While randomized trials of the Mediterranean diet find protective effects for the primary and secondary prevention of CHD outcomes44, 45, those trials were not randomized with respect to alcohol consumption. Although these latter findings do not preclude protective effects of low-dose alcohol consumption, they mean that the apparent benefits of a Mediterranean diet (i.e. one in which the moderate use of alcohol is one small part) may be explained by factors other than alcohol consumption.

Strokes may either be ischemic (in which blood flow is blocked or reduced to a portion of the brain) or hemorrhagic (in which a blood vessel bursts, interrupting flow and also sometimes creating pressure on surrounding brain tissue); ischemic are the most prevalent of the two. In observational studies, high-volume consumption is a risk factor for both stroke types. Low volume alcohol consumption appears protective for ischemic (but not hemorrhagic) strokes among both men and women, though at lower levels for men (less than one drink per day) than for women (about one drink per day).46, 47 A recent well-designed and large study questions whether even light drinking protects against ischemic stroke39 while a Mendelian randomization study finds no protection from having a gene related to reduced alcohol consumption on all strokes.29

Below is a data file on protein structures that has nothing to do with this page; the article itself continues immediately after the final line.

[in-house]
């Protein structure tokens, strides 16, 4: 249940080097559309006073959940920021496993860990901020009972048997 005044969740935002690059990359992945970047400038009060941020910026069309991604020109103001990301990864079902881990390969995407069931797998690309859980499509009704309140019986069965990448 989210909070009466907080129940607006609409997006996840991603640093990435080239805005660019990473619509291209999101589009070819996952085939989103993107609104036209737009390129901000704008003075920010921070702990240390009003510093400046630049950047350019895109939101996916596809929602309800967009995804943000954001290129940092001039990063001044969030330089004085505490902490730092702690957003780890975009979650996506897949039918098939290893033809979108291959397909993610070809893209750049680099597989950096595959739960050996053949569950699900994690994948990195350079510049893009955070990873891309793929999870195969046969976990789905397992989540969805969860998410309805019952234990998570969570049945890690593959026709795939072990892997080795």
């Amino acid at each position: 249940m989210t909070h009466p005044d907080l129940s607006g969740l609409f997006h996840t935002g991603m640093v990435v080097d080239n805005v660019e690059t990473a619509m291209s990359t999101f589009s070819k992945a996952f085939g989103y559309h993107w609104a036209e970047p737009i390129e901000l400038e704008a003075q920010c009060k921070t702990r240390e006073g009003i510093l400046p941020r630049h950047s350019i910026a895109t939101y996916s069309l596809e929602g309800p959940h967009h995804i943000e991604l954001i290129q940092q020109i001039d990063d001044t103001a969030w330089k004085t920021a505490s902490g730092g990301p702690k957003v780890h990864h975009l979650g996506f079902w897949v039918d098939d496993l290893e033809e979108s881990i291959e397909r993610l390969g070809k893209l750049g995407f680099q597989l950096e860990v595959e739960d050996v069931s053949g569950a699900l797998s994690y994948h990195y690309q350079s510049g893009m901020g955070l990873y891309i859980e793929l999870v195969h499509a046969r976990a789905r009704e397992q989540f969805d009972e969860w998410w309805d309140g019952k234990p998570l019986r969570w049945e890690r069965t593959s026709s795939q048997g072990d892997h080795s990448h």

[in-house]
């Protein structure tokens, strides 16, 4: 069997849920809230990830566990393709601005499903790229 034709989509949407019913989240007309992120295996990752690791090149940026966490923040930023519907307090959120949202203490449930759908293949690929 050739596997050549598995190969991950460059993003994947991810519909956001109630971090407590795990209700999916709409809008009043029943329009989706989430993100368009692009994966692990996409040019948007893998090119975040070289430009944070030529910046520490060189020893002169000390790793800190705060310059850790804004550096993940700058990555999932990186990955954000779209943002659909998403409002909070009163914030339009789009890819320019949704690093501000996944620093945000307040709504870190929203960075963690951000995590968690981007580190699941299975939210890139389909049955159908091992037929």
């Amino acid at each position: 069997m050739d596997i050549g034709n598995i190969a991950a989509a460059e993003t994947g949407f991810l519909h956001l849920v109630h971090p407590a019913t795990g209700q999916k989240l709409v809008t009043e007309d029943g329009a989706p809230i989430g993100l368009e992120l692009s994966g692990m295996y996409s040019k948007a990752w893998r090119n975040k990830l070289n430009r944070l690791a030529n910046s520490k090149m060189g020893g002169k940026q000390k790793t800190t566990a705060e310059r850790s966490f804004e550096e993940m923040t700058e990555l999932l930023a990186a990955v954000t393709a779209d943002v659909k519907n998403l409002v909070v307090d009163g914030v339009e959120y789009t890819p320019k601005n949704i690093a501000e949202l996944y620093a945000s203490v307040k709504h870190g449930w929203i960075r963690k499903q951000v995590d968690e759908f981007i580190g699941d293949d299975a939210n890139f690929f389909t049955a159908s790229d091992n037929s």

For hypertension, in itself an important risk factor for cardiovascular disease and mortality, most but not all observational studies find a positive relationship between alcohol consumption and both higher blood pressure and incident hypertension across all levels of consumption, particularly among men.48 Furthermore, a meta-analysis finds that reductions in alcohol consumption are associated with reductions in blood pressure.49 A meta-analysis of Mendelian randomization studies also finds positive relationships between alcohol consumption with increased blood pressure and hypertension among men.50

In terms of blood glucose and diabetes, observational studies generally find a protective effect of alcohol consumption (e.g. 51,  52), with the lowest level of risk among those consuming about one drink daily. However, sex stratified results find significant protective effects only among women53 and even these may be questioned as there are relatively few well designed studies of women. Moreover, in analyses restricted to trials with a never-drinking comparison group (as opposed to all non-current drinkers), alcohol was not associated with any protective effects for either women or men.53 Mendelian randomization studies also find no significant protective effect of alcohol consumption on diabetes.29, 54, 55 Finally, a meta-analysis of randomized clinical trials finds no protective effect of low-volume alcohol consumption on blood glucose control among those with diabetes.56